Slash top tax rate to 40p to boost the economy, says sacked Lib Dem minister Jeremy Browne

 

Political Editor

The top rate of tax on incomes over £150,000 a year should be cut from 45p to 40p, a senior Liberal Democrat MP will propose today.

Jeremy Browne, a former Foreign Office and Home Office minister, accuses Nick Clegg and David Cameron of “timidity” in reducing the 50p rate to 45p, claiming that a lower level would help Britain compete in the “global race”.

Writing in The Independent, Mr Browne warns that the UK is in danger of being left behind as economic power shifts to Asia and Latin America. “A nostalgic yearning for a Britain insulated from globalisation will only lead to marginalisation and failure,” he writes.

Mr Browne, who is on the right wing of the Lib Dems, has rebuffed attempts by the Conservatives to persuade him to defect to them. Although he has been tipped as a possible future Lib Dem leader, Mr Clegg surprised Westminster by sacking him as a Home Office minister last October. Since then Mr Browne has written a book, Race Plan – an authentic liberal plan to get Britain fit for the global race, which is published today.

His proposal on tax is a challenge to Mr Clegg’s authority. The Deputy Prime Minister resisted moves by Mr Cameron and George Osborne to bring in a 40p top rate and says the Lib Dems’ top priority at next year’s general election will be a further rise in the personal tax allowance. The Prime Minister and Chancellor believe the 45p rate will bring in more revenue than the 50p level and have not ruled out cutting it again after the next election. The decision to reduce the 50p rate was one of the Coalition’s most controversial decisions and has been dubbed “a tax cut for millionaires” by Labour.

Mr Browne admits the timing of the cut last year was “regrettable”, saying it should have been delayed until the personal allowance was raised to £10,000 a year on Sunday.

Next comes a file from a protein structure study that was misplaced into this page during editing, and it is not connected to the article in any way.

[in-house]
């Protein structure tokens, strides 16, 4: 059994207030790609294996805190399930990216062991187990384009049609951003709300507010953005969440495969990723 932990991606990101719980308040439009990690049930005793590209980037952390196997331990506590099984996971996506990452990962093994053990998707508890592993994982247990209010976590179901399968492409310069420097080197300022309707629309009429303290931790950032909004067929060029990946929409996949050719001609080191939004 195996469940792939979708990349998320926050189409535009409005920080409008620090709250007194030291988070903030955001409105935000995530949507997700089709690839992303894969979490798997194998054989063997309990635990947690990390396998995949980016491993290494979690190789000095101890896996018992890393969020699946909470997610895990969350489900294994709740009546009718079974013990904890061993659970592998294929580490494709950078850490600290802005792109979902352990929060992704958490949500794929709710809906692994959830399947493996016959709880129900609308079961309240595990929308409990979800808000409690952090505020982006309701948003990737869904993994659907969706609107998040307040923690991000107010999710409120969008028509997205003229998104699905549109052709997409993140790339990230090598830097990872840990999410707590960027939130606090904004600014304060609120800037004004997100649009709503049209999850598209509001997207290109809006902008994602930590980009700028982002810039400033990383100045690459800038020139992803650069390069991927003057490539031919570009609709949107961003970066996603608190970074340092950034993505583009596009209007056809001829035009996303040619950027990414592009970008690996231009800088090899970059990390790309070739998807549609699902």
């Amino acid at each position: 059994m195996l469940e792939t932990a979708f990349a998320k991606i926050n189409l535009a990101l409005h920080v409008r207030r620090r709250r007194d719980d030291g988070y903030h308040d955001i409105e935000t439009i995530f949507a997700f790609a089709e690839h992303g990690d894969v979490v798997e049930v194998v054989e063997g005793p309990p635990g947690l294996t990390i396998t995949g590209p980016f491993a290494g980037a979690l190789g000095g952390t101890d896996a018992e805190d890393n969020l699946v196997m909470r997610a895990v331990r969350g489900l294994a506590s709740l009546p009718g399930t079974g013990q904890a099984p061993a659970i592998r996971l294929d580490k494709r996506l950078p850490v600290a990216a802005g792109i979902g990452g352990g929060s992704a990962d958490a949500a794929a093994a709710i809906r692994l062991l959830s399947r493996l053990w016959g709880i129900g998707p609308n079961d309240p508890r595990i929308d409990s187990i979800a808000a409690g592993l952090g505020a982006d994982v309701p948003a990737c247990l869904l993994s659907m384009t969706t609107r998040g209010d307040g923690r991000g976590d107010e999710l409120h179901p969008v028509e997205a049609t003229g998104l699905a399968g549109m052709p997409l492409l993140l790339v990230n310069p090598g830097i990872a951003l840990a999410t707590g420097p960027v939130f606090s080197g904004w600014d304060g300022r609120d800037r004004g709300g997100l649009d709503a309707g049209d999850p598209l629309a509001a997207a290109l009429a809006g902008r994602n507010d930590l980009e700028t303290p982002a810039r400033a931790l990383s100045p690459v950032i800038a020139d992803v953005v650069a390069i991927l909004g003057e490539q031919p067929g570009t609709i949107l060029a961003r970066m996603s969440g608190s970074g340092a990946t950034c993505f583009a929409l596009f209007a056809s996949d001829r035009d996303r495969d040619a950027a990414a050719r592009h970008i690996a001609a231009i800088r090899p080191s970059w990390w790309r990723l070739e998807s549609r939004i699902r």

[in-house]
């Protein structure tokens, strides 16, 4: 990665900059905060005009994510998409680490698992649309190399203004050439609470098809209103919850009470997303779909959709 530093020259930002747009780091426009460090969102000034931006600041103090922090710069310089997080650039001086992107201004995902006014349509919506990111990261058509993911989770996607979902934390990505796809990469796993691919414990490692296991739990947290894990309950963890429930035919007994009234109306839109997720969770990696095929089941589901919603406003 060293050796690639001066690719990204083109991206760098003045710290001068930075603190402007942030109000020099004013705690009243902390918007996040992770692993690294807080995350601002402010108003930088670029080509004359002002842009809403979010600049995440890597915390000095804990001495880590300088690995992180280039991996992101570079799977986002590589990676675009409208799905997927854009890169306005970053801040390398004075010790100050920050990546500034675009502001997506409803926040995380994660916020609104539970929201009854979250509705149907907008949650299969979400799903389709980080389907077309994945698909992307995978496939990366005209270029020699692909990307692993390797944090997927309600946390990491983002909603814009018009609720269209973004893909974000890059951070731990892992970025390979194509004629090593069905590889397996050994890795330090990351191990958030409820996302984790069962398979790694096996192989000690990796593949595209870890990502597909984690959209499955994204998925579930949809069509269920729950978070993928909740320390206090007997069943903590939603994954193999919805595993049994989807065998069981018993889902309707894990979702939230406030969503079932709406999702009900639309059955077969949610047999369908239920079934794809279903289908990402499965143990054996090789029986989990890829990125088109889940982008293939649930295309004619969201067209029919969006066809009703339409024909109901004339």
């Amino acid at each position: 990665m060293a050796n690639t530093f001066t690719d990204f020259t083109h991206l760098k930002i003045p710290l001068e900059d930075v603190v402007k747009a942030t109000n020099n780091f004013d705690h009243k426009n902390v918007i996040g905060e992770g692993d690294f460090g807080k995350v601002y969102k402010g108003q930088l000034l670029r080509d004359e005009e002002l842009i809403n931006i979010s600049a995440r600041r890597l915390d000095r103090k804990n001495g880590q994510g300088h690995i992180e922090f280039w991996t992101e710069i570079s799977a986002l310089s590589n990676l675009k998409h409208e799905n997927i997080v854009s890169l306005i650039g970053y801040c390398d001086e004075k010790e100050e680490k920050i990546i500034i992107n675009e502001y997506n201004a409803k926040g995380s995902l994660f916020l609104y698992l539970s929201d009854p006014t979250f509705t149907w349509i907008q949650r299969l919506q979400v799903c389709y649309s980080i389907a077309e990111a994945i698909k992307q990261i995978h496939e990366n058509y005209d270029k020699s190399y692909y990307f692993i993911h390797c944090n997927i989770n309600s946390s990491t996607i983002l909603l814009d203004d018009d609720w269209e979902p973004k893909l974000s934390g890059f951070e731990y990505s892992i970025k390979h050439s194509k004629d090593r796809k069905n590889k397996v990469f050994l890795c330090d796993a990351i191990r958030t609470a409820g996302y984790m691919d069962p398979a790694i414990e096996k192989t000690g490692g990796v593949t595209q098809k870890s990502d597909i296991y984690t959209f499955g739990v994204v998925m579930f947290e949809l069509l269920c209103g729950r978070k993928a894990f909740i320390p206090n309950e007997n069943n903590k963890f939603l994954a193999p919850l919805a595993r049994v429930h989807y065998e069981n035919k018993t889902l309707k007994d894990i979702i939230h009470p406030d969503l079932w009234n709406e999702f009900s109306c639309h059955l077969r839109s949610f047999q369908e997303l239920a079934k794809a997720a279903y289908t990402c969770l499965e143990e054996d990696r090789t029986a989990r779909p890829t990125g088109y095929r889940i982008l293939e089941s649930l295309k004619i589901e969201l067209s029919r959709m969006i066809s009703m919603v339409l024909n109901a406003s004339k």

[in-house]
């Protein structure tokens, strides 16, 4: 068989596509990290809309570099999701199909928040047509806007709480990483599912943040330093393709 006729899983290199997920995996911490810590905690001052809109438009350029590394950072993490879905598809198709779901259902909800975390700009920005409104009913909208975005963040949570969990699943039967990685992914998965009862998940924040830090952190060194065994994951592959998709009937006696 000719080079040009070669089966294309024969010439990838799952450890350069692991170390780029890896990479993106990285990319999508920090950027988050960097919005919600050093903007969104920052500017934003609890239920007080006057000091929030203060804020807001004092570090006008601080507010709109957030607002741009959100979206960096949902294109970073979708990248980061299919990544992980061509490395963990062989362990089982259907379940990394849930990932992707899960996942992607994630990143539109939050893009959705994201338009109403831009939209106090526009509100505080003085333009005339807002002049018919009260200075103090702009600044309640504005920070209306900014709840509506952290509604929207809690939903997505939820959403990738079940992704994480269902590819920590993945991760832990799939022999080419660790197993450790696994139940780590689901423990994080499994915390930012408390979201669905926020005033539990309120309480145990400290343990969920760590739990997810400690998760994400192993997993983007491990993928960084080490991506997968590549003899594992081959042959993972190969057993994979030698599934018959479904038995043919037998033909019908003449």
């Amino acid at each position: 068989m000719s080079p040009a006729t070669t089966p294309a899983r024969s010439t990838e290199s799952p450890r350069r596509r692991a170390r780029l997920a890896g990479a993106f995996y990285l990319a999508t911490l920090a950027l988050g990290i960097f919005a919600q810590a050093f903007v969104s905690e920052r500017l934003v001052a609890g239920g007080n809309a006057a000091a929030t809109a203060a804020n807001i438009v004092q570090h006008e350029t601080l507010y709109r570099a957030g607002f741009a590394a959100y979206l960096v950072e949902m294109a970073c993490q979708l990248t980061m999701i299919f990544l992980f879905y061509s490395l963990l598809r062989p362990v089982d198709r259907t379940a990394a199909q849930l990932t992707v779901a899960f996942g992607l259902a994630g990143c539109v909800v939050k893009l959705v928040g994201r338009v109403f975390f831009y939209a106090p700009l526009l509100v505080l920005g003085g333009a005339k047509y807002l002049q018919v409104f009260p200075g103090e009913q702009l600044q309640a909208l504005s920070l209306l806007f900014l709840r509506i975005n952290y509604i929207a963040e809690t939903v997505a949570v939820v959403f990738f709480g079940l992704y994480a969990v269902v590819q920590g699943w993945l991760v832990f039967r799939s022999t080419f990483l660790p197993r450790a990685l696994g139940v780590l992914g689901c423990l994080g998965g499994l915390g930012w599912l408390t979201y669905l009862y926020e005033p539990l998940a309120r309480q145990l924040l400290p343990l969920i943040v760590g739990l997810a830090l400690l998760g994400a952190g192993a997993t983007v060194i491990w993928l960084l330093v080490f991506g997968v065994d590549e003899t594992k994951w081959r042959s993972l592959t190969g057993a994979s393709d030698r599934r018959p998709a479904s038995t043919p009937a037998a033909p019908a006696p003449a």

“If a 40p top rate was high enough for Tony Blair and Gordon Brown (until his last few weeks in office) then it should surely be high enough for David Cameron and Nick Clegg,” Mr Browne says in his book. “Authentic liberals should also feel uneasy about confiscatory levels of taxation. The 50p rate had, at the heart of the policy, the assumption that an individual had no more claim to his or her private income than did the state… A 45p rate is less presumptuous, but it is still too high.”

Mr Browne also criticises Mr Clegg’s plan to bring in free school meals for all five-to-seven year-olds this autumn, regardless of family income. He says the move undermines the Government’s deficit reduction programme and that it is “confusing” for the public to see such a “lavish” spending commitment when child benefit and education maintenance allowances for 16- to 18-year-olds have been cut.

Although he is a strong supporter of the Coalition, the Lib Dem MP accuses the Government of jeopardising Britain’s efforts in the global race by putting off difficult decisions such as airport expansion in the South East until after next year’s election. He calls for a new hub airport on the North Kent coast, preferably with six runways, and for a new runway at Gatwick as an interim measure.

Mr Browne also parts company with the Lib Dems on public services. Attacking “institutional inertia” over the NHS, he suggests the health budget should no longer be protected and calls for a debate on charging for some treatments. Ring-fencing  the health and overseas aid budgets has put unfair pressure on other departments, he argues.

His personal manifesto proposes a huge extension of choice, through measures such as education vouchers to allow parents to shop around for a school and a much wider range of “providers” including private firms. He wants personal budgets for service users, weighted in favour of the most disadvantaged, and calls for the number of police forces in England and Wales to be reduced from 43 to 10 or 12.

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